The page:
Weatherland – Writers & Artists under English Skies by Alexandra Harris
Weatherland begins and ends in the water meadows of East Sussex, floodwater seeping away through sluice gates and ditches. We are in the present day, but Alexandra soon takes us back, lyrically and eruditely recreating each age’s obsessions with aspects of English weather, from the Anglo-Saxon’s love of cold and winter (you’d have thought no other season existed) to the Victorian obsession with damp and moss – each age reflects its character and outlook through how its artists depict weather. A fascinating read.
Emily Mears – TOAST Copywriter
Mothering Sunday by Graham Swift
The story spins on a pivotal moment that sends ripples into the future. Exquisitely written and beautifully brief – not a word is wasted.
The Sense of An Ending by Julian Barnes
A story of regret and long hidden truths. Barnes writes with an addictive honesty and lucidity - the quiet master of human observation.
The Stories by Jane Gardam
Gardam draws her characters with such deftness and natural wit that you hardly believe they are fictional. All the stories have an energy and pace and all seem to linger…
Jane Hardy – TOAST Senior Technologist
Loot by Joe Orton
I love that crazy mixed up morality and dark humour... stiff body upside down in the wardrobe... glass eye rolling around the floor... hilarious. But of course this is all a front!!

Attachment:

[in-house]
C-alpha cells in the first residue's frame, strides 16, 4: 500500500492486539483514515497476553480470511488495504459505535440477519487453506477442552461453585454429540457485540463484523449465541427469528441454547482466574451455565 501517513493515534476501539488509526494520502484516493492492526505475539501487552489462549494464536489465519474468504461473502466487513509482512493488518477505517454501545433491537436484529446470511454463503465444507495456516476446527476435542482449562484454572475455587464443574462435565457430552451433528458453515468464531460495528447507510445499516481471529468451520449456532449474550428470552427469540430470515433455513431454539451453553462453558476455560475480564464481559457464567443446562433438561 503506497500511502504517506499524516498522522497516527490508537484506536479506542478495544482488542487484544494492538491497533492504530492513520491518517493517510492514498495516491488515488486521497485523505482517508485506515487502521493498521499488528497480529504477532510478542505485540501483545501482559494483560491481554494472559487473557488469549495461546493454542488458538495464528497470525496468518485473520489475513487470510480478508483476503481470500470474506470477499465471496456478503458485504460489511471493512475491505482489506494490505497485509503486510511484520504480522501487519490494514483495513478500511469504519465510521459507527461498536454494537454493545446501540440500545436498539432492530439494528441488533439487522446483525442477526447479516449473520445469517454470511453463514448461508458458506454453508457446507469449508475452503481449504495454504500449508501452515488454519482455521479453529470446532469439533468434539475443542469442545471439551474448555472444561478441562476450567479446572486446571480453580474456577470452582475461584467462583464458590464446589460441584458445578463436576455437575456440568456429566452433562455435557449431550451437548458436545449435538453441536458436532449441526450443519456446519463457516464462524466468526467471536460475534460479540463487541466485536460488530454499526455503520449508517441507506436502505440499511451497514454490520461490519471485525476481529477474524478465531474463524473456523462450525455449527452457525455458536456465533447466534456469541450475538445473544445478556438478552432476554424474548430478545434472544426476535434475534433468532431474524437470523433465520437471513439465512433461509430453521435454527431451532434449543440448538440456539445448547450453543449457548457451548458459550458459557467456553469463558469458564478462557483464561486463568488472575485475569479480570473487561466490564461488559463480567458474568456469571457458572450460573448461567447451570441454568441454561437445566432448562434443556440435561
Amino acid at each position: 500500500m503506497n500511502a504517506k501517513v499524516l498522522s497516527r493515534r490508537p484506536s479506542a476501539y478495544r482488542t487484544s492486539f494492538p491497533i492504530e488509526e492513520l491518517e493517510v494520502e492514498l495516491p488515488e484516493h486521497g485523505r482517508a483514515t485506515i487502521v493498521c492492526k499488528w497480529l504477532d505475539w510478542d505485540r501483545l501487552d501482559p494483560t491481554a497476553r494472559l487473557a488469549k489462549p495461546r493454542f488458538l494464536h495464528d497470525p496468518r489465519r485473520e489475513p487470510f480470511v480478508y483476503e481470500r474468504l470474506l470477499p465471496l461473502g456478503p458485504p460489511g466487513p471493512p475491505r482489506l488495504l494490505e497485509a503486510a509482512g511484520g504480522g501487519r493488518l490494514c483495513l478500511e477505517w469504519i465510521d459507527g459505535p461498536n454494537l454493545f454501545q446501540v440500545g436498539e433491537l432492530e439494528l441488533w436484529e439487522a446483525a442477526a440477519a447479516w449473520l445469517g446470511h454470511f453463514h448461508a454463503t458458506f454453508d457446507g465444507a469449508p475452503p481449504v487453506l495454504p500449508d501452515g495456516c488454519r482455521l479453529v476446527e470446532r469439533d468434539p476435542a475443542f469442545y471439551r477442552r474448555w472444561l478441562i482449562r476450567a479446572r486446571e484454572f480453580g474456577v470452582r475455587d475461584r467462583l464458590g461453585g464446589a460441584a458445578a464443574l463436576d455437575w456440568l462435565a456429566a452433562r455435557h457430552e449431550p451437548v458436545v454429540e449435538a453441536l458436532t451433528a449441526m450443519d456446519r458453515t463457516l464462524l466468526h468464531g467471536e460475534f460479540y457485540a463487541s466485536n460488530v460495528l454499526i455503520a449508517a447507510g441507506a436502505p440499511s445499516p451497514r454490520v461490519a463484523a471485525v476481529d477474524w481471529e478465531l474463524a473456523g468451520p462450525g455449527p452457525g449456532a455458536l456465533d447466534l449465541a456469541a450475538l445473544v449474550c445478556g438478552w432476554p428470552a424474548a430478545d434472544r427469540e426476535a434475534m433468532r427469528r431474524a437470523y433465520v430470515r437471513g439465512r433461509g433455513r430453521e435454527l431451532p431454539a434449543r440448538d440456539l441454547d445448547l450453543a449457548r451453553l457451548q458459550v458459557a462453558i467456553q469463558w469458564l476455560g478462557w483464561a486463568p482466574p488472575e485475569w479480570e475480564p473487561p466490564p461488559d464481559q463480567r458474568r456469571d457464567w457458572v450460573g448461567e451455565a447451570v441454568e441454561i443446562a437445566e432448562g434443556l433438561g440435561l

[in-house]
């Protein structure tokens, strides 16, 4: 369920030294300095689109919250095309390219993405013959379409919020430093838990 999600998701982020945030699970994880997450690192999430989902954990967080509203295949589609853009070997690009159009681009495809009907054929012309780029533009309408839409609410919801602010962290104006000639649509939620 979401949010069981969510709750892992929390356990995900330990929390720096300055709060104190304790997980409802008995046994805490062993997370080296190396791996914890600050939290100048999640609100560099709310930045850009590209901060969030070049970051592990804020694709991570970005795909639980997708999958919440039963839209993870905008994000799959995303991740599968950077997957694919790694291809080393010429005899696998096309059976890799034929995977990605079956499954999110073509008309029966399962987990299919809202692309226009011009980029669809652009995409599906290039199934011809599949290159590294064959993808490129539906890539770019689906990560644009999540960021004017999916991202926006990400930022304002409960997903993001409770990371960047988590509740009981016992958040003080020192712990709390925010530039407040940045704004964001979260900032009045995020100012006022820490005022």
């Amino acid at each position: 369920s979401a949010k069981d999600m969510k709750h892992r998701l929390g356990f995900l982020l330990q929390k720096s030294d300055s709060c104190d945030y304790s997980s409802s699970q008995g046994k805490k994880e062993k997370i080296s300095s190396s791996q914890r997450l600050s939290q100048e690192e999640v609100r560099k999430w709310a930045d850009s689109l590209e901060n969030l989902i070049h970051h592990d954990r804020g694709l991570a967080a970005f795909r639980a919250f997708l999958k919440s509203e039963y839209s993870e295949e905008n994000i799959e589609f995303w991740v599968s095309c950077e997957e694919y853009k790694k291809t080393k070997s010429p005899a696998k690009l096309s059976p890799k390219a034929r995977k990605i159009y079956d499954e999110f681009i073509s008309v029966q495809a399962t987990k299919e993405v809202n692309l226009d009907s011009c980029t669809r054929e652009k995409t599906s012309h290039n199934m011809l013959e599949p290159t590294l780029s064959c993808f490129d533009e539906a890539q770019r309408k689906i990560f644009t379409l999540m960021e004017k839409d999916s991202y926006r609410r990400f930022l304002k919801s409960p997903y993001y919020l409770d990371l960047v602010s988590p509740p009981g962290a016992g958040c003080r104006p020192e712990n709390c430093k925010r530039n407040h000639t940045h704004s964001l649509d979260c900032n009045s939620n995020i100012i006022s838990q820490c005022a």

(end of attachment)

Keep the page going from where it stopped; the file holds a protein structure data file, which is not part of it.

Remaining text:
Frankenstein by Mary Shelley
Such a beautiful timeless story so rich but weighted with sadness. I found the tragedy of this story overwhelming – human nature is sometimes so disappointing. It is hard to imagine that this deeply tragic story was written by such a young woman.
Alys Fowler – TOAST Travels contributor
The Argonauts by Maggie Nelson
A strange and wonderful mix of motherhood and gender-queer studies. It's the sort of book where you take a big gulp of air and don't breathe out again till the last page is over.
Jessica Adams – TOAST Product Developer
The Bees by Laline Paull
This quirky and gripping novel follows the life of a young sanitation bee called Flora 717. Flora 717, our heroine, is not like the other bees in her rank and she slowly breaks all the 'codes' in the rigid system of the hive. There is a real sense of mythology, of fear of the elite and devotion to the queen. I was fascinated by the inner workings of the hive and never thought I would feel such empathy for a bee!
Illustrations by Jessica Creighton